by Susan Ponting
On the way to Tofino, we drove through some of the most beautiful terrain in the world and scenery that rivals Coastal Route One along the California coast. There’s just nothing like seeing this kind of beauty in person.
The road to Tofino was not cheap. Like Toronto, gas is expensive, and it cost close to $100.00 to fill the Hyundai tank.
We stopped many times just to catch our breath and soak in the beauty: lakes, mountains, even a baby bear grazing on the side of the winding road.
We stopped to take in the not-to-be-missed Cathedral Grove where the trees, some 500 to 800 years old, grip you like a long lost friend.
As we traveled along Pacific Rim Highway 4 into Tofino, we stopped at the Tourist Bureau. They cautioned that most of the motels were booked solid, so we took the first motel we could find, The Weigh West Motel. It was, let’s just say, not the Century Plaza. But the people were accommodating, and it was quiet. That night we ate at the Schooner Restaurant where we had surf-line grab, baby back ribs, and drinks for $104.72 before tips.
A trip to Tofino is not complete without seeing the surfers. We set out early on a foggy morning. Handsome and beautiful surfers of all ages prepared to weather the cold waters, I assume, to catch their reason for living for another day.
The next day we stopped in Uclulet and had an awesome homemade breakfast at the Cynamoka Coffee House. They also sell local aboriginal art. The co-owner and cook told me about the powerful Pacific storms that hit this coast during the winter months.
From Vancouver to Victoria, Tofino, and back again, it was a trip to remember. It’s a pity flying within Canada is more expensive than flying to the U.S. or even Europe.
Still, with the beauty surrounding all of our friends in BC, like all good Canadians, they complain profusely about the weather. Pat says it’s the kind of rain that gets into your bones, and gets a grip on you so tight it “won’t let go.” Genoa, born and raised in Vancouver says you “couldn’t get me to move if you tried.” She says the rain is, “better than snow.” And I’d have to agree.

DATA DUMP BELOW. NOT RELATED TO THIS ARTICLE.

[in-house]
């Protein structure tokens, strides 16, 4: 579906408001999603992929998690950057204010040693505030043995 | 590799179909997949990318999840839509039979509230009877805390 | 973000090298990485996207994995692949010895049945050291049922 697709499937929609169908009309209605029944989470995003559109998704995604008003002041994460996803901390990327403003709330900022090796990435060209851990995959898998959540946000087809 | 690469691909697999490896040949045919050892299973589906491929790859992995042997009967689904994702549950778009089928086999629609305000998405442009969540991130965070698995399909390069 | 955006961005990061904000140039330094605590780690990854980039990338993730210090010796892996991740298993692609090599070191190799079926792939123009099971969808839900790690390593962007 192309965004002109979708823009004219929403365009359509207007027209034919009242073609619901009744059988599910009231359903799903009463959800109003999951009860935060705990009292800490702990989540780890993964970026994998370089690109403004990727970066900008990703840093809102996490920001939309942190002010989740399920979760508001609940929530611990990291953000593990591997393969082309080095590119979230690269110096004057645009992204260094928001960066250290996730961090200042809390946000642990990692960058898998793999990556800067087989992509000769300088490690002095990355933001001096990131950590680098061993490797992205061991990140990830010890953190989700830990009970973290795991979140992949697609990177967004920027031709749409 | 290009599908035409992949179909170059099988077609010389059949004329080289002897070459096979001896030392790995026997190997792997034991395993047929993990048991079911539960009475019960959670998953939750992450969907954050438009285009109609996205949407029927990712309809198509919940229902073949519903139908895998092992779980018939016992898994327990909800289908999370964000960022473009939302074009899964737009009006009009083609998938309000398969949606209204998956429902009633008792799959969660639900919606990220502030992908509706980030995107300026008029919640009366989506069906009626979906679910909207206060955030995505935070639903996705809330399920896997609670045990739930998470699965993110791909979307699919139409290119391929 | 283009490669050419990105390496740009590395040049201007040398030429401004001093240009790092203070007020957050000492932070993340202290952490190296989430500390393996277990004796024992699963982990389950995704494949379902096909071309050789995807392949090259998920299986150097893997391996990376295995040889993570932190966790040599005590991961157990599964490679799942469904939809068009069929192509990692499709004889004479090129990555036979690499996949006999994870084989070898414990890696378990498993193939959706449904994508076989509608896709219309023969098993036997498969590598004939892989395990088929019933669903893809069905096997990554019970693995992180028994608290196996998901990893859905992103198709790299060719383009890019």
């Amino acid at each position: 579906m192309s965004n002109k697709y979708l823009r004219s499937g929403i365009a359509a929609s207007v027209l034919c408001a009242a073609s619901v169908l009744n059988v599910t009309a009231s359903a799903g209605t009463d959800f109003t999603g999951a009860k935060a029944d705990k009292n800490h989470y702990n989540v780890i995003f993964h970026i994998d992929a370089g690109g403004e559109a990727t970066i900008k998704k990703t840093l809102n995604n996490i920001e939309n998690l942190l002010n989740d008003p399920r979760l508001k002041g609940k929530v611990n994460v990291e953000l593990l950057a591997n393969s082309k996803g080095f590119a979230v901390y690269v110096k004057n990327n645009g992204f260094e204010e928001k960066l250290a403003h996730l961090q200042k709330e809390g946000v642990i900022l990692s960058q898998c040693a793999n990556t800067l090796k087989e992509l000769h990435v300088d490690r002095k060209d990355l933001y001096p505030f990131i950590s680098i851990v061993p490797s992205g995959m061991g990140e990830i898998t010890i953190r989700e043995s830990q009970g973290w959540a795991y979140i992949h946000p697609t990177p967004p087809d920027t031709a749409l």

But according to our BC-born and raised friend, Alison, who is a huge fan of Toronto and misses living here, “Come visit in late January and February, and you’ll really get a sense of what the winter is like here.” She too, says the winter rain is terrible and somehow gets into every part of your body.
They groused about the “big one,” that they hope doesn’t come (referring to the apparently imminent earthquake). And, they rightfully complained about the over inflated economy and how foreign investment is unreasonably driving up the prices. And don’t get them started on HST!
The blues scene in Vancouver is almost non-existent. There’s only one blues bar, The Yale Hotel, but for the most part, Pat Axe says, “It really lacks any kind of local scene.”
A part of me thought the complaints were like the bumper stickers in California,“Welcome to California. Now go home.” They really don’t want more people coming to B.C., so they say things about the weather and how we won’t like it if we ever moved there.
As Sam and I walked along the ocean soaking up the sun and noticing how different Vancouver is from Toronto, we agreed that we both feel a certain belonging there. Of course everything’s more beautiful on vacation, but we have an affinity for this beautiful place.
And we will be back.
Oh, and don’t forget to visit The Rocky Mountain Chocolate Factory for a marsh mellow candy apple!
This article was previously published on January 11, 2012.